(February 24, 2009 – Washington, DC) Meeting in Washington, DC, the board of the National Federation of Community Development Credit Unions (Federation) adopted resolutions supporting measures to sustain the credit union system; enhance the viability and capacity of low-income credit unions; and aid low- and moderate-income families hard hit by the economic crisis.
“We are concerned about the consequences of reduced net worth and return on assets (ROA) that would necessarily result from the measures that the National Credit Union Administration (NCUA) has proposed,” said Federation President/CEO Cliff Rosenthal. To mitigate those effects, the Federation supports the following legislative and other proposals that have been advanced.
- Corporate credit unions should gain direct access to the Central Liquidity Facility for liquidity and capital.
- TARP funds should be made available to the credit union movement.
- Share insurance premiums should be spread out over as long as eight years, on parity with other financial institutions.
“These actions will help all credit unions,” Rosenthal said. “However, it is important to recognize that small and low-income credit unions are especially vulnerable during this crisis. In 2008, the pace of liquidations and mergers of low-income credit unions doubled, and far exceeded that of the rest of the credit union industry. If this trend continues, the capacity our credit unions have painstakingly built up over the last thirty years will be dismantled, leaving many low-income communities with little or no access to affordable financial services.”
The Federation is particularly concerned about the potential for a drop in net worth of low-income credit unions resulting from the corporate stabilization measures. “We have identified a strategy which, at no cost to the government or taxpayers, would help guarantee that low-income credit unions can meet the required statutory net worth requirement and give them added strength to increase their lending and financial services to low-income communities.”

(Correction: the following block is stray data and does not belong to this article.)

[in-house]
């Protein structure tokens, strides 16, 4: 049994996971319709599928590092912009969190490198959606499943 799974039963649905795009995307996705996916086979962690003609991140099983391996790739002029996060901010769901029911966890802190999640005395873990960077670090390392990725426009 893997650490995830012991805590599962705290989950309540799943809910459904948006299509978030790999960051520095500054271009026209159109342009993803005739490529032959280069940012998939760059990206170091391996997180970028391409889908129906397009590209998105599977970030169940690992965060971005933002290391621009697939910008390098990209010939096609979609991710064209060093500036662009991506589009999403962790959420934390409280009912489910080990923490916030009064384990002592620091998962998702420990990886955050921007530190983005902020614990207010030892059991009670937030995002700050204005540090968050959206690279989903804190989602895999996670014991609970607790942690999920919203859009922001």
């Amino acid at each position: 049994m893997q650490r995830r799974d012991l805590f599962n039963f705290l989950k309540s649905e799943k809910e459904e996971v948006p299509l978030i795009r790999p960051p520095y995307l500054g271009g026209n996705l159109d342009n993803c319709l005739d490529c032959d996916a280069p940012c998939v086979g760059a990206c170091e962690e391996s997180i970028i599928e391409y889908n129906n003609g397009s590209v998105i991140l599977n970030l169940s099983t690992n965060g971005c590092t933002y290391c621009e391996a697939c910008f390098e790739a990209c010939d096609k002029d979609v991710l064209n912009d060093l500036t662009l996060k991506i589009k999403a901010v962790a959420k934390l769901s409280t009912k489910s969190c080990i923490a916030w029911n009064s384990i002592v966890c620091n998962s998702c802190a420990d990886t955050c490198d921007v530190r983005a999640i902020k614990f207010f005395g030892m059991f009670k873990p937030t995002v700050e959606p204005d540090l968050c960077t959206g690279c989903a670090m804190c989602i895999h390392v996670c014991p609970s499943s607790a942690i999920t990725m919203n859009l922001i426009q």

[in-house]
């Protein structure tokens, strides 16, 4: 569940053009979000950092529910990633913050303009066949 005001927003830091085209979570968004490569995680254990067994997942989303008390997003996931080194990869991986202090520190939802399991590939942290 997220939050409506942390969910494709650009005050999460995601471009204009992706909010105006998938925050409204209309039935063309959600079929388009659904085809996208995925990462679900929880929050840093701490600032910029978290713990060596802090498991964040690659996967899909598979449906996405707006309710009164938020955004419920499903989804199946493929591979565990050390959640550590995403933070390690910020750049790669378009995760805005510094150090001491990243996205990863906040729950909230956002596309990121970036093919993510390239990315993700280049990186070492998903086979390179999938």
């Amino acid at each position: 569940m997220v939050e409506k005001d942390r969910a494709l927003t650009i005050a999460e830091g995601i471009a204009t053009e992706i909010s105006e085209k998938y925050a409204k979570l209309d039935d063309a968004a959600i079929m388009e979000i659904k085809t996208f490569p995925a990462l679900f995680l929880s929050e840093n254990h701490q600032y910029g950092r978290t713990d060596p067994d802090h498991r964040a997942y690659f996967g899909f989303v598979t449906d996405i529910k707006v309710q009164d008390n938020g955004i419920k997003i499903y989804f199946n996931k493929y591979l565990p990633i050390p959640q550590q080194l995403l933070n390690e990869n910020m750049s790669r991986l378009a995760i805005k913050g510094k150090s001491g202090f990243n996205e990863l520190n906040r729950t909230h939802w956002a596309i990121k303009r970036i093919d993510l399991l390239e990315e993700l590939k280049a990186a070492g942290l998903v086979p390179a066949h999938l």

Specifically, the Federation proposed that NCUA modify the policies of the Community Development Revolving Loan Fund (CDRLF) to enable it to make loans to low-income credit unions for secondary capital – deeply subordinated, long-term loans that count (with certain conditions) as regulatory net worth exclusively for low-income credit unions. Access to additional sources of secondary capital would enable credit unions to meet Prompt Corrective Action (PCA) capital standards, bring in additional deposits, and expand lending in low-income communities.
The CDRLF, established in 1979, is controlled by NCUA. The CDRLF makes loans or deposits at low rates (currently, 1%) for five-year terms. It has a balance of approximately $16 million. According to NCUA figures, $4 million was undisbursed as of January 31, 2009. Several million dollars are repaid by credit unions to the CDRLF each year. In addition, NCUA regularly requests, and has received, annual additions to the CDRLF of approximately $1 million.
“We are asking NCUA to take the necessary regulatory or policy steps to utilize the CDRLF for secondary capital loans,” Rosenthal said. The Federation made this recommendation in its recent meetings with NCUA board members Hyland and Fryzel. “This is a solution which, we want to re-emphasize, involves no additional taxpayer liabilities or expense.”
The Federation board also endorsed the “Helping Families Save Their Homes in Bankruptcy Act of 2009” (S. 61/H.R. 200).
“Because this bill only applies to mortgages where foreclosure is imminent and where the borrower has requested a modification,” Rosenthal said, “we believe it is a reasonable proposal that can save over a million families from losing their homes. Credit unions have a hundred-year history of working with their members to acquire and keep their homes,” he continued. “The Federation has received numerous reports from its member credit unions about their pro-active measures to renegotiate mortgage terms in a way that keeps members from losing their homes, and we expect that will continue even more vigorously if the legislation becomes law.”
Credit unions are vital to the recovery of the housing market and the lending market in general, he concluded. “We hope that Congress will craft final legislation in such a way that it recognizes and enhances the important role credit unions play in the marketplace.”
The National Federation of Community Development Credit Unions (Federation) is a certified CDFI Intermediary representing more than 230 community development credit unions (CDCUs). The Federation’s member CDCUs provide credit, savings, transaction services and financial education to more than 1 million residents of low-income urban and rural communities across the United States. The Federation also represents 50 Community Development Partners, some of the nation’s largest credit unions with a special commitment to serving low-income communities. Founded in 1974, the Federation is headquartered in Lower Manhattan with offices in Colorado Springs, CO; Madison, WI; San Francisco, CA; and Washington, DC. The Federation offers a wide range of advocacy, educational, training, investment, marketing, and outreach programs to support and assist CDCUs. In New York City, the Federation operates the New York Community Financial Network, which includes 26 credit unions serving more than 40,000 people.